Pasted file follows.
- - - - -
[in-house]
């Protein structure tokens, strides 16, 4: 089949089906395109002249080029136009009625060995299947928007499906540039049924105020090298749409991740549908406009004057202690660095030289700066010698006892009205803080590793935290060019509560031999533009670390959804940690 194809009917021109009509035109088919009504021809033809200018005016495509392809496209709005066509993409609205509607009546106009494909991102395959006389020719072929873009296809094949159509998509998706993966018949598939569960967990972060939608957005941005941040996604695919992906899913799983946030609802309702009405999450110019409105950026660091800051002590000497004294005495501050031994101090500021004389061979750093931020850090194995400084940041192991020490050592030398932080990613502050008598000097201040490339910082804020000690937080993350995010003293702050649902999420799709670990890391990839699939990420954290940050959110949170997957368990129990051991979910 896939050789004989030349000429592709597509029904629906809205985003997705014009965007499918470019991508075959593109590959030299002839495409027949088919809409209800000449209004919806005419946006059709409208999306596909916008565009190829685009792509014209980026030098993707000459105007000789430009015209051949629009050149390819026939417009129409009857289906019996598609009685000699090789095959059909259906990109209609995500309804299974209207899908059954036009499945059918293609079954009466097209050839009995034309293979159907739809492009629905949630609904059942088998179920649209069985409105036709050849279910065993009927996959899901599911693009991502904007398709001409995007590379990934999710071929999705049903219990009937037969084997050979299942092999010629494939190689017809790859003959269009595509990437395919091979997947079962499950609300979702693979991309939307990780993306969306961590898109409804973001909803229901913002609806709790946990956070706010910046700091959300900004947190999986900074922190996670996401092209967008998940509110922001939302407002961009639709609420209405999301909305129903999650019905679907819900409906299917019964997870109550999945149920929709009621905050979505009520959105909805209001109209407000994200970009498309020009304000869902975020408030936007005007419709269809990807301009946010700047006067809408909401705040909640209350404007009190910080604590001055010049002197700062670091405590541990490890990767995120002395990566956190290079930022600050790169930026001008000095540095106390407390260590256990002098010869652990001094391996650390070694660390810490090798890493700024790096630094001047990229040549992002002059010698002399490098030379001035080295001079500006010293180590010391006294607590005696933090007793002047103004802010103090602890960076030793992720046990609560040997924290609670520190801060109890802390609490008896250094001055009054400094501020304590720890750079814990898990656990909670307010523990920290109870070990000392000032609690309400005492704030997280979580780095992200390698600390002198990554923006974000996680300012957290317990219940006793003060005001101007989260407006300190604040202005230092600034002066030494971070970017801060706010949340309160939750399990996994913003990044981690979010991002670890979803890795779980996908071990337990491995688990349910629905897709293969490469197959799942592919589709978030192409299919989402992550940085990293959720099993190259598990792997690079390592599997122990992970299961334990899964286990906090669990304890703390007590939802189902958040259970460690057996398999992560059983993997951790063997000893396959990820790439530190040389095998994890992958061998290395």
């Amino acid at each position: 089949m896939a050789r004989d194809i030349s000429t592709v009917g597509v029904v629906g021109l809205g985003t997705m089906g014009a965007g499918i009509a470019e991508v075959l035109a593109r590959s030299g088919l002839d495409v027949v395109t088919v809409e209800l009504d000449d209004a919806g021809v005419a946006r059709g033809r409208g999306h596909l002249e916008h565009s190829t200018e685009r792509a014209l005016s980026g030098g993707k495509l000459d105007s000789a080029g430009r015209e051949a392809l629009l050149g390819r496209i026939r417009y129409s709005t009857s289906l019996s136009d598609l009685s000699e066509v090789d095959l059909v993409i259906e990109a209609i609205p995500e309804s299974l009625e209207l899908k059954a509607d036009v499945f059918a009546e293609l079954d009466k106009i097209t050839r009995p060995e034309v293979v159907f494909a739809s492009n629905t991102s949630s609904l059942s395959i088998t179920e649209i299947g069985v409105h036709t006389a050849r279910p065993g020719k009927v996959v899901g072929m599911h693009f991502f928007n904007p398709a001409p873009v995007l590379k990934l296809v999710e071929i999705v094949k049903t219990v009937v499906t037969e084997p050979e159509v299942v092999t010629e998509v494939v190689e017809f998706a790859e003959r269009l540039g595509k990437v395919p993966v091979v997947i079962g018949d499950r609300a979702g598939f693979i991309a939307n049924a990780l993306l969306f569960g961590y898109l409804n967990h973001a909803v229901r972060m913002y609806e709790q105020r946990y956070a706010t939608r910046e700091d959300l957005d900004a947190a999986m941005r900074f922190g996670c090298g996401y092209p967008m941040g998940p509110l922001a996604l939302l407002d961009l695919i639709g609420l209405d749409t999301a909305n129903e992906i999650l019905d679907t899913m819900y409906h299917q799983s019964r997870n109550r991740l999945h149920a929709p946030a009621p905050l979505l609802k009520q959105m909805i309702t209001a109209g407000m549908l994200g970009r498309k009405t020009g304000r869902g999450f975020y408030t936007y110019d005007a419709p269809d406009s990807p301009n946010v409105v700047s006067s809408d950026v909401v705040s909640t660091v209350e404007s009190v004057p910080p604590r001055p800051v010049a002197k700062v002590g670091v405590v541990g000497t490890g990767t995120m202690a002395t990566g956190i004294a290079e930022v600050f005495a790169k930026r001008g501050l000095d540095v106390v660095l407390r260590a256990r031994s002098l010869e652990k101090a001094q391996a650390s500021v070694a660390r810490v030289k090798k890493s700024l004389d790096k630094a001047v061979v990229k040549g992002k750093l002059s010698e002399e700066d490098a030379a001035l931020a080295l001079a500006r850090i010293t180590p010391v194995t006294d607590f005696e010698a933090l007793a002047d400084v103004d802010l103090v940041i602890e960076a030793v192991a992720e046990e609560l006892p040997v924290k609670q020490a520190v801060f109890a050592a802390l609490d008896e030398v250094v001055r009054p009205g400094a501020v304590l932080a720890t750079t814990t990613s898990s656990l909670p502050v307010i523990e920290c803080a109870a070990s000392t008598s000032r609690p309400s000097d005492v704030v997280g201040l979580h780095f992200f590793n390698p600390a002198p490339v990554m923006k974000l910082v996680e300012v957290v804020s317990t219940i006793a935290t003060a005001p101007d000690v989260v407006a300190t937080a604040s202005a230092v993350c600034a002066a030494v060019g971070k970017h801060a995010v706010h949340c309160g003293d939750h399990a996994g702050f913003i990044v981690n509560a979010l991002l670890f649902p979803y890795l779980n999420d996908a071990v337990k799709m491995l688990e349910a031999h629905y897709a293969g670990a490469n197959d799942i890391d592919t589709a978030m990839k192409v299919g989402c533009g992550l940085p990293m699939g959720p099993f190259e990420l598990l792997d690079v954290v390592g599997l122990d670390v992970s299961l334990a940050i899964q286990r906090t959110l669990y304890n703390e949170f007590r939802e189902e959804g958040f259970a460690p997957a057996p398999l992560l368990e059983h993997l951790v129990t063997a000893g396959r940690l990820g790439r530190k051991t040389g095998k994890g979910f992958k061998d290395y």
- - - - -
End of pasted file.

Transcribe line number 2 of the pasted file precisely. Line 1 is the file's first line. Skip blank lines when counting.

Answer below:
């Protein structure tokens, strides 16, 4: 089949089906395109002249080029136009009625060995299947928007499906540039049924105020090298749409991740549908406009004057202690660095030289700066010698006892009205803080590793935290060019509560031999533009670390959804940690 194809009917021109009509035109088919009504021809033809200018005016495509392809496209709005066509993409609205509607009546106009494909991102395959006389020719072929873009296809094949159509998509998706993966018949598939569960967990972060939608957005941005941040996604695919992906899913799983946030609802309702009405999450110019409105950026660091800051002590000497004294005495501050031994101090500021004389061979750093931020850090194995400084940041192991020490050592030398932080990613502050008598000097201040490339910082804020000690937080993350995010003293702050649902999420799709670990890391990839699939990420954290940050959110949170997957368990129990051991979910 896939050789004989030349000429592709597509029904629906809205985003997705014009965007499918470019991508075959593109590959030299002839495409027949088919809409209800000449209004919806005419946006059709409208999306596909916008565009190829685009792509014209980026030098993707000459105007000789430009015209051949629009050149390819026939417009129409009857289906019996598609009685000699090789095959059909259906990109209609995500309804299974209207899908059954036009499945059918293609079954009466097209050839009995034309293979159907739809492009629905949630609904059942088998179920649209069985409105036709050849279910065993009927996959899901599911693009991502904007398709001409995007590379990934999710071929999705049903219990009937037969084997050979299942092999010629494939190689017809790859003959269009595509990437395919091979997947079962499950609300979702693979991309939307990780993306969306961590898109409804973001909803229901913002609806709790946990956070706010910046700091959300900004947190999986900074922190996670996401092209967008998940509110922001939302407002961009639709609420209405999301909305129903999650019905679907819900409906299917019964997870109550999945149920929709009621905050979505009520959105909805209001109209407000994200970009498309020009304000869902975020408030936007005007419709269809990807301009946010700047006067809408909401705040909640209350404007009190910080604590001055010049002197700062670091405590541990490890990767995120002395990566956190290079930022600050790169930026001008000095540095106390407390260590256990002098010869652990001094391996650390070694660390810490090798890493700024790096630094001047990229040549992002002059010698002399490098030379001035080295001079500006010293180590010391006294607590005696933090007793002047103004802010103090602890960076030793992720046990609560040997924290609670520190801060109890802390609490008896250094001055009054400094501020304590720890750079814990898990656990909670307010523990920290109870070990000392000032609690309400005492704030997280979580780095992200390698600390002198990554923006974000996680300012957290317990219940006793003060005001101007989260407006300190604040202005230092600034002066030494971070970017801060706010949340309160939750399990996994913003990044981690979010991002670890979803890795779980996908071990337990491995688990349910629905897709293969490469197959799942592919589709978030192409299919989402992550940085990293959720099993190259598990792997690079390592599997122990992970299961334990899964286990906090669990304890703390007590939802189902958040259970460690057996398999992560059983993997951790063997000893396959990820790439530190040389095998994890992958061998290395």